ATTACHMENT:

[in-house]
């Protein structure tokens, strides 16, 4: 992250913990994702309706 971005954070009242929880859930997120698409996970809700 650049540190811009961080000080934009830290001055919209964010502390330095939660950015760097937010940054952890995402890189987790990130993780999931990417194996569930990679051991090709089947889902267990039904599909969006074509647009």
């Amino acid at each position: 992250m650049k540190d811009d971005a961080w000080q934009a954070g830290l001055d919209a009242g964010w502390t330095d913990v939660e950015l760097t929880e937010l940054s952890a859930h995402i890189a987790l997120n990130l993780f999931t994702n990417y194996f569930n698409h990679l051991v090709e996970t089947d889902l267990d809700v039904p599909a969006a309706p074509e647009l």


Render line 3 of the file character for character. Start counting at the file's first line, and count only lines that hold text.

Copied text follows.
């Amino acid at each position: 992250m650049k540190d811009d971005a961080w000080q934009a954070g830290l001055d919209a009242g964010w502390t330095d913990v939660e950015l760097t929880e937010l940054s952890a859930h995402i890189a987790l997120n990130l993780f999931t994702n990417y194996f569930n698409h990679l051991v090709e996970t089947d889902l267990d809700v039904p599909a969006a309706p074509e647009l």